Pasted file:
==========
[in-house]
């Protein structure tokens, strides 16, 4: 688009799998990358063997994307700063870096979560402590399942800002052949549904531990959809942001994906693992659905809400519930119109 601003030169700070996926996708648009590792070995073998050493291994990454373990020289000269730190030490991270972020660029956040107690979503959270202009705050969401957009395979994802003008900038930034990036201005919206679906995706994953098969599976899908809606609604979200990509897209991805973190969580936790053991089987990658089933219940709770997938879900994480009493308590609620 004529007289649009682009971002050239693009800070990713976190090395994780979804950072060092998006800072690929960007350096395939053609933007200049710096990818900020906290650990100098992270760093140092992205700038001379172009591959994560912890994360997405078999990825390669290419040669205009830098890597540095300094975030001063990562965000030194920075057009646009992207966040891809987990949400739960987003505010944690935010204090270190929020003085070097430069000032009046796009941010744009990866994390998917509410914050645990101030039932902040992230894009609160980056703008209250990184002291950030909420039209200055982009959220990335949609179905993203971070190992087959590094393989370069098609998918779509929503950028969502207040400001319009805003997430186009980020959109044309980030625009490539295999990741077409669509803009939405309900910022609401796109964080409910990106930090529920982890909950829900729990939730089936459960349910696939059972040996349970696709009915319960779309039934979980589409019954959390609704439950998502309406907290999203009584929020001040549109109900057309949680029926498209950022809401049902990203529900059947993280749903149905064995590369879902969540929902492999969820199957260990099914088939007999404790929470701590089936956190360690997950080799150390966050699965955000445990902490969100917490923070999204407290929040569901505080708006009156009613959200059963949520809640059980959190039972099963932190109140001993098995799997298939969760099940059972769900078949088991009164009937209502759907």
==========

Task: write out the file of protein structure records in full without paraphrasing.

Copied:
[in-house]
């Protein structure tokens, strides 16, 4: 688009799998990358063997994307700063870096979560402590399942800002052949549904531990959809942001994906693992659905809400519930119109 601003030169700070996926996708648009590792070995073998050493291994990454373990020289000269730190030490991270972020660029956040107690979503959270202009705050969401957009395979994802003008900038930034990036201005919206679906995706994953098969599976899908809606609604979200990509897209991805973190969580936790053991089987990658089933219940709770997938879900994480009493308590609620 004529007289649009682009971002050239693009800070990713976190090395994780979804950072060092998006800072690929960007350096395939053609933007200049710096990818900020906290650990100098992270760093140092992205700038001379172009591959994560912890994360997405078999990825390669290419040669205009830098890597540095300094975030001063990562965000030194920075057009646009992207966040891809987990949400739960987003505010944690935010204090270190929020003085070097430069000032009046796009941010744009990866994390998917509410914050645990101030039932902040992230894009609160980056703008209250990184002291950030909420039209200055982009959220990335949609179905993203971070190992087959590094393989370069098609998918779509929503950028969502207040400001319009805003997430186009980020959109044309980030625009490539295999990741077409669509803009939405309900910022609401796109964080409910990106930090529920982890909950829900729990939730089936459960349910696939059972040996349970696709009915319960779309039934979980589409019954959390609704439950998502309406907290999203009584929020001040549109109900057309949680029926498209950022809401049902990203529900059947993280749903149905064995590369879902969540929902492999969820199957260990099914088939007999404790929470701590089936956190360690997950080799150390966050699965955000445990902490969100917490923070999204407290929040569901505080708006009156009613959200059963949520809640059980959190039972099963932190109140001993098995799997298939969760099940059972769900078949088991009164009937209502759907």